Later on in the day, we saw that he was asking his friend for a tissue, so Aisling gave him a pack of her own.'ve never seen someone so grateful, "All for me?!?! Whaaaa?! THANK YUUUUU!!!" He even got his friend to take a picture of Aisling giving him the pack of tissues! We, of course, had to get a picture with them too.

We bumped into them again later that evening when we were collecting our clothes from the tailor, and it absolutely made our night! And his! His face lit up when he saw us! We were the first people from Ireland they had ever met, so we hope we made a good impression. He certainly made a good impression on us anyway! We just hope that when we go to Japan, everyone is like him!

If you'd like to learn more about our travels in Hoi An and Ho Chi Minh City, watch this video diary:

The next morning, we got a bus to Hué, a sleeper bus in fact. (I don't know why it was a sleeper bus, seeing as it was only four hours away, and during the day...) It was a nice comfortable journey though, landing us in Hué just in time for lunch. More coming soon!

Monday, June 25, 2012

Summer 2012 - 1st Stop: Ho Chi Minh City

Here we go again, 10 more weeks of travelling! This time around we’ll be in Vietnam, Laos, China and Japan, so three new countries for us there, a serious haul, and our first new country since The Philippines at Christmas (a whole six months ago, poor us, I know…). We were working in HK right up to the last minute and on top of that, we've just moved out of our apartment, so it was a very hectic few days, getting everything moved out, packing our things and finalising everything for the holiday itself, but we’re here now, at our first destination, Ho Chi Minh City.

GOOOOD MOOORNING VIET--- nah, I can’t do it... 

So, here we are in Ho Chi Minh City, formerly known as Saigon. We flew out from HK to HCMC, via KL, on the morning of June 19th (a ridiculous number of initialisms in that sentence!). We changed our money at the airport into a mixture of US Dollars (which seem to be a secondary currency in most countries around here) and Vietnamese Dong. But seeing as €1 gets you 25,000 Dong, we were left with a serious wad of cash, I could barely fit it all in my wallet. First world problem, I know.

It made me quite self-conscious though, my Dong was making a serious bulge in my pants!

On the flight over, we met a lovely local who gave us some tips for our stay. He also told us that we’d really like Laos because the people are lovely, but the Vietnamese, not so much… I don’t know if he was being modest or honest, although a few other local people so far have told us the same thing. As of now, we’ve no complaints, they’ve all been very nice and friendly to us, but I suppose like any country in the world, you’ve still got to keep your wits about you.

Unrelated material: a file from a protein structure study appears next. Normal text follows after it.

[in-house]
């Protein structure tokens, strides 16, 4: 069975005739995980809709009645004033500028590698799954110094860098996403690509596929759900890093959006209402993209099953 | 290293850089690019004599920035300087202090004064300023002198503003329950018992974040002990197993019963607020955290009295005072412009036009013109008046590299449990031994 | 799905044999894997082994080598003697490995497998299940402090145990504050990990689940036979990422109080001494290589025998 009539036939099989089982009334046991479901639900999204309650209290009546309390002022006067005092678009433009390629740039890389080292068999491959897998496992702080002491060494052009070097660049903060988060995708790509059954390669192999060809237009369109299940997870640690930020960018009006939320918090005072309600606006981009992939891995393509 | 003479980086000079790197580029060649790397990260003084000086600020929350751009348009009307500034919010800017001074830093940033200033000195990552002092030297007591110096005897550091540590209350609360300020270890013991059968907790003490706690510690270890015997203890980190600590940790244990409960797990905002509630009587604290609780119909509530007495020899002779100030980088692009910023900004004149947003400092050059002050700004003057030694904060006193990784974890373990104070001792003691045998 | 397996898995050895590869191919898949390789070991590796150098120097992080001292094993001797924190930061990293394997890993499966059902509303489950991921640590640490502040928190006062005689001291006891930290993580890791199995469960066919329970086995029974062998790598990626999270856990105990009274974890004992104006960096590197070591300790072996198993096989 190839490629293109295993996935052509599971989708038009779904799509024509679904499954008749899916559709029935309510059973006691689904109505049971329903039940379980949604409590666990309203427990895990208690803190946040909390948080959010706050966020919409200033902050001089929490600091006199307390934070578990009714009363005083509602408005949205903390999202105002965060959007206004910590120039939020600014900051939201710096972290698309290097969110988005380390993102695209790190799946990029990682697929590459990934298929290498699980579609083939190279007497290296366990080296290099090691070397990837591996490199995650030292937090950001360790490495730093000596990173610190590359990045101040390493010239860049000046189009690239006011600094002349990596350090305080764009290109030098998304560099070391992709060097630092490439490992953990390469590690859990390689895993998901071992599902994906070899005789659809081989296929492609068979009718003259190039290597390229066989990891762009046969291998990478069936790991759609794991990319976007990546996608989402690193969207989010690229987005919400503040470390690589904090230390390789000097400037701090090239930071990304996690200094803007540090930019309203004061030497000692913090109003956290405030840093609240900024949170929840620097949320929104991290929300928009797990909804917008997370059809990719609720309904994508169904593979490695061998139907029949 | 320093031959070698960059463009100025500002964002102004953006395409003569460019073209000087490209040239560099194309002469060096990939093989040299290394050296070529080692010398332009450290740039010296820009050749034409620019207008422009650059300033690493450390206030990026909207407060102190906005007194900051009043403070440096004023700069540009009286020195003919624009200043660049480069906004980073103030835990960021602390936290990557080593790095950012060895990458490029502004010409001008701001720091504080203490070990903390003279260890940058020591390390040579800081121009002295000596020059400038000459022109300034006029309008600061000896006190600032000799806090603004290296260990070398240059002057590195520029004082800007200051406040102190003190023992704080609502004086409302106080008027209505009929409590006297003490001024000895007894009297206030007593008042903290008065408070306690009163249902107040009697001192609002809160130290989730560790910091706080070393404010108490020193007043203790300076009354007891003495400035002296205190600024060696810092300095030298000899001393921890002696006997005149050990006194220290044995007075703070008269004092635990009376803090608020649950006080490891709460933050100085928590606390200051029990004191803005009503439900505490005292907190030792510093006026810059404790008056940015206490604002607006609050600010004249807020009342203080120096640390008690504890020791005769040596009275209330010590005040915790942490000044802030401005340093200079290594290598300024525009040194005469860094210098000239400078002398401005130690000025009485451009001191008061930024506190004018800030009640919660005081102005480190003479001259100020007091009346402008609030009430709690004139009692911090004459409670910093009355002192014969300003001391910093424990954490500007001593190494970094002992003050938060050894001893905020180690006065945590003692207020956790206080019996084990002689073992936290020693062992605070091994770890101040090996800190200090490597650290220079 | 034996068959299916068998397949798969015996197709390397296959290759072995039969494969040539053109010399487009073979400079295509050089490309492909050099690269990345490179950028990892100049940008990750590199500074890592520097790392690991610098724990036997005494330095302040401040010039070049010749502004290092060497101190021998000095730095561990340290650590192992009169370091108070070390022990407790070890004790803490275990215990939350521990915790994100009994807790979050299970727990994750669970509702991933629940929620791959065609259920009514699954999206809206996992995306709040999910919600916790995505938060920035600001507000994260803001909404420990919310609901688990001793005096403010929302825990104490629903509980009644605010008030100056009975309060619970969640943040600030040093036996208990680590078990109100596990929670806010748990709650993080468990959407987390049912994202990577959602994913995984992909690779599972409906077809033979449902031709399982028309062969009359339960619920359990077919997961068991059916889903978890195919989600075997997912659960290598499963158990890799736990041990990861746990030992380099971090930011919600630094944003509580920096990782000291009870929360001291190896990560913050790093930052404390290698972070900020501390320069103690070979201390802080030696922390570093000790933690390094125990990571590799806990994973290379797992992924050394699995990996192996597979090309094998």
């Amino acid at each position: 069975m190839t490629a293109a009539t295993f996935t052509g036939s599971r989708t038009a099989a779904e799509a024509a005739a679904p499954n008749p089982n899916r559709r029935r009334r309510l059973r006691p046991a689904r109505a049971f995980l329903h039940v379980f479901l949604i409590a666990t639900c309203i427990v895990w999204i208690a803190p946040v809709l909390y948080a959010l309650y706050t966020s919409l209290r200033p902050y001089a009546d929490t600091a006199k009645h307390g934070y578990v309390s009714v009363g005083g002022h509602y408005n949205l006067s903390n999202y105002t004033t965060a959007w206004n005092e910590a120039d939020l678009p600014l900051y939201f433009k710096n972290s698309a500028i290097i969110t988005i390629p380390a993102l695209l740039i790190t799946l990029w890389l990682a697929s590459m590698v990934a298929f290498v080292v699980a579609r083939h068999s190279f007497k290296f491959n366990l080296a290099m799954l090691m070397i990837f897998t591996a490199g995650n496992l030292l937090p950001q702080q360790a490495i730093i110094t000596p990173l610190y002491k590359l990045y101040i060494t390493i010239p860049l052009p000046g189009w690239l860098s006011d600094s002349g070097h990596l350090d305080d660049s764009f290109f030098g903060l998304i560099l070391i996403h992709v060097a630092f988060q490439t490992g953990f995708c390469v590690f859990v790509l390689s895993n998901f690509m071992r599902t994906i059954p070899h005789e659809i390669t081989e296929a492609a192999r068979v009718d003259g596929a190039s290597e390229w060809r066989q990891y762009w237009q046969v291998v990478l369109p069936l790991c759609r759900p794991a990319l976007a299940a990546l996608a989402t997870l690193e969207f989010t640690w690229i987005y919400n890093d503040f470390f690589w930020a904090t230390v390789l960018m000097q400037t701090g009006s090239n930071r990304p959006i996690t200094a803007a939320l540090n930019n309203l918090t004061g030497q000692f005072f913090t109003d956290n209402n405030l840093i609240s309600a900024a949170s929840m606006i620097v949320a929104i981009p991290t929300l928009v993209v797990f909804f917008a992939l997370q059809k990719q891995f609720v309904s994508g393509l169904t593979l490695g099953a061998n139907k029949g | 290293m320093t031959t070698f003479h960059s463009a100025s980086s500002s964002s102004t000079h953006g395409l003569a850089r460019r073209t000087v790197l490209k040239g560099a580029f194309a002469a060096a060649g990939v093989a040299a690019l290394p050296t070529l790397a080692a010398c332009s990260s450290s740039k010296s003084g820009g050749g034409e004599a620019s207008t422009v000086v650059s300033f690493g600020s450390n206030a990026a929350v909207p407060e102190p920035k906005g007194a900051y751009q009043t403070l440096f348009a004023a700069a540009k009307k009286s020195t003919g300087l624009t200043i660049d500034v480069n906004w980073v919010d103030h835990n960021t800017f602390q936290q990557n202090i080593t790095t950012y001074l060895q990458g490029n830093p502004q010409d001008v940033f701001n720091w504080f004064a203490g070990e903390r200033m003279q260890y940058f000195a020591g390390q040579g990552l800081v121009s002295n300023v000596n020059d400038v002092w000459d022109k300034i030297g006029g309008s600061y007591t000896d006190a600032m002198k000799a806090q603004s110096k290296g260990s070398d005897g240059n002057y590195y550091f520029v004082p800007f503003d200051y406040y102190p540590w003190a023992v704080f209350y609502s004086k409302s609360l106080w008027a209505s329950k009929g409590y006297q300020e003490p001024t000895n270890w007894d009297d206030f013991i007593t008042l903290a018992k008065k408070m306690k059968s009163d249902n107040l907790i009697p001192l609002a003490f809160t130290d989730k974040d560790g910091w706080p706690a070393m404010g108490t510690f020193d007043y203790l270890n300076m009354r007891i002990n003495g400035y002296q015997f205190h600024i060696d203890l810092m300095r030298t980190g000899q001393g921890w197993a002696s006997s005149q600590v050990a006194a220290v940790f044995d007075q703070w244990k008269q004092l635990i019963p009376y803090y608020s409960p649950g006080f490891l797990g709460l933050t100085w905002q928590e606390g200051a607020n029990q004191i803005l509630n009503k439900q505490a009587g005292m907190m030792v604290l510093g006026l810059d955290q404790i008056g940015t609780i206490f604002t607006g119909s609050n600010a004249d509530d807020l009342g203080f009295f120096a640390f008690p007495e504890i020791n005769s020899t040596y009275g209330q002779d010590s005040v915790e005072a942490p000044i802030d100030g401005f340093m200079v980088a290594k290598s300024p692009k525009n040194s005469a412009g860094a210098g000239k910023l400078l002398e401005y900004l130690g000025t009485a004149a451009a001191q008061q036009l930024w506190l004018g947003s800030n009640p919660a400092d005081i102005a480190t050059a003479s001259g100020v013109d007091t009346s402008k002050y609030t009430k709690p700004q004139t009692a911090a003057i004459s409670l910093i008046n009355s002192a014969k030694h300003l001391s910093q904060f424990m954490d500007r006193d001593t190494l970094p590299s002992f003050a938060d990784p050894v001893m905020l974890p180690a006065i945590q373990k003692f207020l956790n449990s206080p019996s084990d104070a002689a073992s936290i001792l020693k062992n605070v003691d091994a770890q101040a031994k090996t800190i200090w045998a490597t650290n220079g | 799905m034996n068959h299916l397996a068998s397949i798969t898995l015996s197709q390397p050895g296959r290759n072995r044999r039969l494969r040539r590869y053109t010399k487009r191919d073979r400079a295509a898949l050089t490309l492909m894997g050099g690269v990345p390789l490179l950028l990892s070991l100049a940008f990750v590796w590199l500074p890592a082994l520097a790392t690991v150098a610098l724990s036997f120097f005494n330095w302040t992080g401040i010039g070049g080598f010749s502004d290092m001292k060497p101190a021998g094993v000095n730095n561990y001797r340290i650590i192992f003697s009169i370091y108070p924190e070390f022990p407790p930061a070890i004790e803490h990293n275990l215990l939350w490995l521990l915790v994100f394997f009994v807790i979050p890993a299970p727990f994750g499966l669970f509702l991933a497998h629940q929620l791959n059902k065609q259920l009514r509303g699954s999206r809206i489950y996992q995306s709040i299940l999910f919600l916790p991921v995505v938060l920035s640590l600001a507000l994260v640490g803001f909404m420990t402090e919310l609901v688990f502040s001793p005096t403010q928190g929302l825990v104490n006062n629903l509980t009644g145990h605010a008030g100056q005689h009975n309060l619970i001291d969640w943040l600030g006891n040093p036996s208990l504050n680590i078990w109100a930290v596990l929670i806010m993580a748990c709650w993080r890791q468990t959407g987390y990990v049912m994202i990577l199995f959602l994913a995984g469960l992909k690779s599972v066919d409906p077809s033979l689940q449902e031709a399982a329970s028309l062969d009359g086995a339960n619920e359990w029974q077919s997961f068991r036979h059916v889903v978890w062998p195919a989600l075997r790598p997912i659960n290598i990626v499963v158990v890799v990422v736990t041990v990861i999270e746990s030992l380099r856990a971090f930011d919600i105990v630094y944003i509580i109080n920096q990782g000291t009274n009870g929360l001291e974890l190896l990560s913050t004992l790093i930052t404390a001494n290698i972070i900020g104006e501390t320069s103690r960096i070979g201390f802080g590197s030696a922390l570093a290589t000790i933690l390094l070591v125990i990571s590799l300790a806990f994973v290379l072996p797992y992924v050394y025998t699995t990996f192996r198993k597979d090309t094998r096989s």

We arrived at our hostel late that evening, so it was straight to bed and then up the next morning for a leisurely walk around the city, as recommended by the Lonely Planet. Our first stop was Ben Thanh Market, which we just walked straight in and out of - once you've seen one traditional market over here, (unless you're looking for something in particular) you've pretty much seen them all. Next, a couple of nice buildings, the Hotel de Ville and the Municipal Theatre, and onto the 70's styled Reunification Palace.

It was a nice enough place, a couple of tanks outside, a few important looking meeting rooms but that seemed to be all. We had read that the basement was the most interesting part but when we went down there, it just seemed to be a set of eerie corridors that led to nowhere. We thought we must've been in the wrong place but as we delved a little deeper the eeriness became all the more eerier (I don't know if either of those are real words...). The corridors became scattered with doorways that led to random, Kafka-esque rooms, with maybe a single desk and a telephone or a machine that looked like it did something really important but impossible to tell what.

This one had TWO telephones!

We finally made our way out of the underground passages, stopped for a milkshake, and then headed to the War Remnants Museum, formerly (and more accurately) known as the Museum of Chinese and American War Crimes. It was one of the most interesting museums I've been to, but not one for the faint-hearted, or if you're a proud American.

It basically documents some of the atrocities of the Vietnam War, and drives the point home with pictures of mutilated bodies, bombed towns and, probably the most horrific of all - the survivors, many of them maimed or disfigured, or the children born with deformities from chemical weapons. I won't put up pictures from here. As I said, not one for patriotic Americans, unless you take pride in seeing pictures of an American GI posing with the corpse of the child he just shot dead. A really interesting museum though, a must-see if you're in the city.

We finished off our tour with, the thoroughly out-of-place, Notre Dame Cathedral (as seen below), and the thoroughly disappointing and hard to find, Jade Emperor Pagoda (as never to be seen again).

The next day, we went on a little day trip to the surrounding areas of HCMC to see the Cao Dai temple in Tay Ninh, and the Cu Chi Tunnels. One thing we've learned over the course of our travels is that you never really see much of note in the big cities, it's always in the small towns or in the countryside where you find the real gems, and today was no different, with two very different, but very enjoyable excursions.